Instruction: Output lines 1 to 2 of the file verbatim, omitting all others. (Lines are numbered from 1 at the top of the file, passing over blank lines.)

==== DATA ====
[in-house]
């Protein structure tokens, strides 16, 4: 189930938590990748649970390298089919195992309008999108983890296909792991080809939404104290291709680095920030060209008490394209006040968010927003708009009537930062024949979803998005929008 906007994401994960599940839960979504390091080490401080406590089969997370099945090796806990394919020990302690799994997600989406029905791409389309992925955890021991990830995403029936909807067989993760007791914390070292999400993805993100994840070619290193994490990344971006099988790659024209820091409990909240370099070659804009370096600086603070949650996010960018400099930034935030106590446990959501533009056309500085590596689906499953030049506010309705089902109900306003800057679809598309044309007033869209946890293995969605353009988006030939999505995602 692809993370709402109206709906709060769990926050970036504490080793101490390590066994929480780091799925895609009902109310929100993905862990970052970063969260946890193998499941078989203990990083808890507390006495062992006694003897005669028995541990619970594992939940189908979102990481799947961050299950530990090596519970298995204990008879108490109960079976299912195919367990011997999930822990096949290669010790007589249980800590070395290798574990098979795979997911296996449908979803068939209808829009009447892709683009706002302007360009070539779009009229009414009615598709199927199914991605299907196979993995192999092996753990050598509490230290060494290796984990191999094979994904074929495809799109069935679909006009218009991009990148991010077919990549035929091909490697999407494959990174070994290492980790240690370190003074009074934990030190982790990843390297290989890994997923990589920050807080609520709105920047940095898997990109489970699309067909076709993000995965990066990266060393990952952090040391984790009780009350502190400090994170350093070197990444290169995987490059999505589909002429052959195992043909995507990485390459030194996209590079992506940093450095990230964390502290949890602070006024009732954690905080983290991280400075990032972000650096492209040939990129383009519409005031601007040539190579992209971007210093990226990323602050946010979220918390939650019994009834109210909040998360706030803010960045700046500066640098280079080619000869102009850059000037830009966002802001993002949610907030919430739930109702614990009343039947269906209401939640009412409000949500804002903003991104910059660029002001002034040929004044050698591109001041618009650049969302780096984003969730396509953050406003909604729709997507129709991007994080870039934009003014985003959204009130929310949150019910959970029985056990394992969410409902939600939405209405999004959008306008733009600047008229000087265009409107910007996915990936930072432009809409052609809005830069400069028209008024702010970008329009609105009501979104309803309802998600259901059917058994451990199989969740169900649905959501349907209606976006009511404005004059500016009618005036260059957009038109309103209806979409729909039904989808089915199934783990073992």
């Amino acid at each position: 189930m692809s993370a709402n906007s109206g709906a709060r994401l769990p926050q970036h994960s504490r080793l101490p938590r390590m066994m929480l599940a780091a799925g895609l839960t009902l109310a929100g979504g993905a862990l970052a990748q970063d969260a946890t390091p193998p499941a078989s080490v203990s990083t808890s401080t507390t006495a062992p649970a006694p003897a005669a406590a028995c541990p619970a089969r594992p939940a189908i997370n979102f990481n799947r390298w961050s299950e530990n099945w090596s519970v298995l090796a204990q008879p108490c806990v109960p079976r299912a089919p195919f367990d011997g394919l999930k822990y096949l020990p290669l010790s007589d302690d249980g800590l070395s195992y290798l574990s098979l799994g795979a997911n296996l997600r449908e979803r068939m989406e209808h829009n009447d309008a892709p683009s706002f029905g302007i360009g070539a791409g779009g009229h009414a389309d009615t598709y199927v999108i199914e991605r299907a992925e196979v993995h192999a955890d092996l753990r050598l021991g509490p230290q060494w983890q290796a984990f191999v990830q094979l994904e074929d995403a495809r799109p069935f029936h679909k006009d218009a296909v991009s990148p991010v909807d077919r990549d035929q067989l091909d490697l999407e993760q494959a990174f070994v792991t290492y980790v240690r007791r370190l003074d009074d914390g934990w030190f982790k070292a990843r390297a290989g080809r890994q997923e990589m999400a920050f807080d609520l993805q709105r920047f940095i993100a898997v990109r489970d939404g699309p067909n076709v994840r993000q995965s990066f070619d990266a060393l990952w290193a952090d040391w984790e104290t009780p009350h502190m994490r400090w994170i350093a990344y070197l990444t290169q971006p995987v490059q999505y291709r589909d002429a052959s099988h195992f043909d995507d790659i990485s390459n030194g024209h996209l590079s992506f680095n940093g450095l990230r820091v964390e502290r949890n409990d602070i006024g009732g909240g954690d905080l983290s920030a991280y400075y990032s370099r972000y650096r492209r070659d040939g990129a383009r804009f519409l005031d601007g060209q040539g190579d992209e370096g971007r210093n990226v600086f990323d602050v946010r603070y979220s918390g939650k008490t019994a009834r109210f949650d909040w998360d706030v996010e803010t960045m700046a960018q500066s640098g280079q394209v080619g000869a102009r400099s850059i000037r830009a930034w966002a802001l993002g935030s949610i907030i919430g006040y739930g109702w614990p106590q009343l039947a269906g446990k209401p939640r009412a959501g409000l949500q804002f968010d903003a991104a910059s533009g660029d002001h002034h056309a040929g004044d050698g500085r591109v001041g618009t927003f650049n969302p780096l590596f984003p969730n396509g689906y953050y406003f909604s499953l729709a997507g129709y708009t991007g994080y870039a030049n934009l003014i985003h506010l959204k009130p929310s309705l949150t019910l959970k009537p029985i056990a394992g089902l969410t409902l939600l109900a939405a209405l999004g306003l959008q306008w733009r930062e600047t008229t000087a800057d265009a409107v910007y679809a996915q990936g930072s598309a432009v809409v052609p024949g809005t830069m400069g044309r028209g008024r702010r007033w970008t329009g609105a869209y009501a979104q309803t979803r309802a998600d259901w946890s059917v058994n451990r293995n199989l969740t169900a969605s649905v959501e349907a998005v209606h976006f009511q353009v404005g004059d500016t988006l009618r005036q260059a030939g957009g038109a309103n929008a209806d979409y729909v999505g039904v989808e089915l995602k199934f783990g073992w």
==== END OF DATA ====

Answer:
[in-house]
């Protein structure tokens, strides 16, 4: 189930938590990748649970390298089919195992309008999108983890296909792991080809939404104290291709680095920030060209008490394209006040968010927003708009009537930062024949979803998005929008 906007994401994960599940839960979504390091080490401080406590089969997370099945090796806990394919020990302690799994997600989406029905791409389309992925955890021991990830995403029936909807067989993760007791914390070292999400993805993100994840070619290193994490990344971006099988790659024209820091409990909240370099070659804009370096600086603070949650996010960018400099930034935030106590446990959501533009056309500085590596689906499953030049506010309705089902109900306003800057679809598309044309007033869209946890293995969605353009988006030939999505995602 692809993370709402109206709906709060769990926050970036504490080793101490390590066994929480780091799925895609009902109310929100993905862990970052970063969260946890193998499941078989203990990083808890507390006495062992006694003897005669028995541990619970594992939940189908979102990481799947961050299950530990090596519970298995204990008879108490109960079976299912195919367990011997999930822990096949290669010790007589249980800590070395290798574990098979795979997911296996449908979803068939209808829009009447892709683009706002302007360009070539779009009229009414009615598709199927199914991605299907196979993995192999092996753990050598509490230290060494290796984990191999094979994904074929495809799109069935679909006009218009991009990148991010077919990549035929091909490697999407494959990174070994290492980790240690370190003074009074934990030190982790990843390297290989890994997923990589920050807080609520709105920047940095898997990109489970699309067909076709993000995965990066990266060393990952952090040391984790009780009350502190400090994170350093070197990444290169995987490059999505589909002429052959195992043909995507990485390459030194996209590079992506940093450095990230964390502290949890602070006024009732954690905080983290991280400075990032972000650096492209040939990129383009519409005031601007040539190579992209971007210093990226990323602050946010979220918390939650019994009834109210909040998360706030803010960045700046500066640098280079080619000869102009850059000037830009966002802001993002949610907030919430739930109702614990009343039947269906209401939640009412409000949500804002903003991104910059660029002001002034040929004044050698591109001041618009650049969302780096984003969730396509953050406003909604729709997507129709991007994080870039934009003014985003959204009130929310949150019910959970029985056990394992969410409902939600939405209405999004959008306008733009600047008229000087265009409107910007996915990936930072432009809409052609809005830069400069028209008024702010970008329009609105009501979104309803309802998600259901059917058994451990199989969740169900649905959501349907209606976006009511404005004059500016009618005036260059957009038109309103209806979409729909039904989808089915199934783990073992």